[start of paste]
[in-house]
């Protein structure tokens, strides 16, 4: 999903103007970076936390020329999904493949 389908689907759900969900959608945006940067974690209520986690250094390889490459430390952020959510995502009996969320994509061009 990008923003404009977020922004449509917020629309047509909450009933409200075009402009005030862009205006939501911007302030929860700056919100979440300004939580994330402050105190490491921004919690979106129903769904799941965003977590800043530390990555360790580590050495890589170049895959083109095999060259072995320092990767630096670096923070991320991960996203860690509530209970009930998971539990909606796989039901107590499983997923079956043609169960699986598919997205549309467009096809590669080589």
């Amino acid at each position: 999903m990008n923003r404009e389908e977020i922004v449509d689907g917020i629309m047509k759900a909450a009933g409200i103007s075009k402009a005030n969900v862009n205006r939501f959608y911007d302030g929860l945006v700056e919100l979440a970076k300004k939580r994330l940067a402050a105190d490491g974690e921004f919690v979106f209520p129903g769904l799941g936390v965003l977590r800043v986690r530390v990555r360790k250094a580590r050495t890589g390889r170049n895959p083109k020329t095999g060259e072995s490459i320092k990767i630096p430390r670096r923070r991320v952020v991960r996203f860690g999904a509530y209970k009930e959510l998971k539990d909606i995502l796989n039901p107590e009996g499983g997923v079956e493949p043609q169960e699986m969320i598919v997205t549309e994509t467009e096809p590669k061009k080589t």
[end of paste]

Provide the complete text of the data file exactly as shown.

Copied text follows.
[in-house]
């Protein structure tokens, strides 16, 4: 999903103007970076936390020329999904493949 389908689907759900969900959608945006940067974690209520986690250094390889490459430390952020959510995502009996969320994509061009 990008923003404009977020922004449509917020629309047509909450009933409200075009402009005030862009205006939501911007302030929860700056919100979440300004939580994330402050105190490491921004919690979106129903769904799941965003977590800043530390990555360790580590050495890589170049895959083109095999060259072995320092990767630096670096923070991320991960996203860690509530209970009930998971539990909606796989039901107590499983997923079956043609169960699986598919997205549309467009096809590669080589």
């Amino acid at each position: 999903m990008n923003r404009e389908e977020i922004v449509d689907g917020i629309m047509k759900a909450a009933g409200i103007s075009k402009a005030n969900v862009n205006r939501f959608y911007d302030g929860l945006v700056e919100l979440a970076k300004k939580r994330l940067a402050a105190d490491g974690e921004f919690v979106f209520p129903g769904l799941g936390v965003l977590r800043v986690r530390v990555r360790k250094a580590r050495t890589g390889r170049n895959p083109k020329t095999g060259e072995s490459i320092k990767i630096p430390r670096r923070r991320v952020v991960r996203f860690g999904a509530y209970k009930e959510l998971k539990d909606i995502l796989n039901p107590e009996g499983g997923v079956e493949p043609q169960e699986m969320i598919v997205t549309e994509t467009e096809p590669k061009k080589t």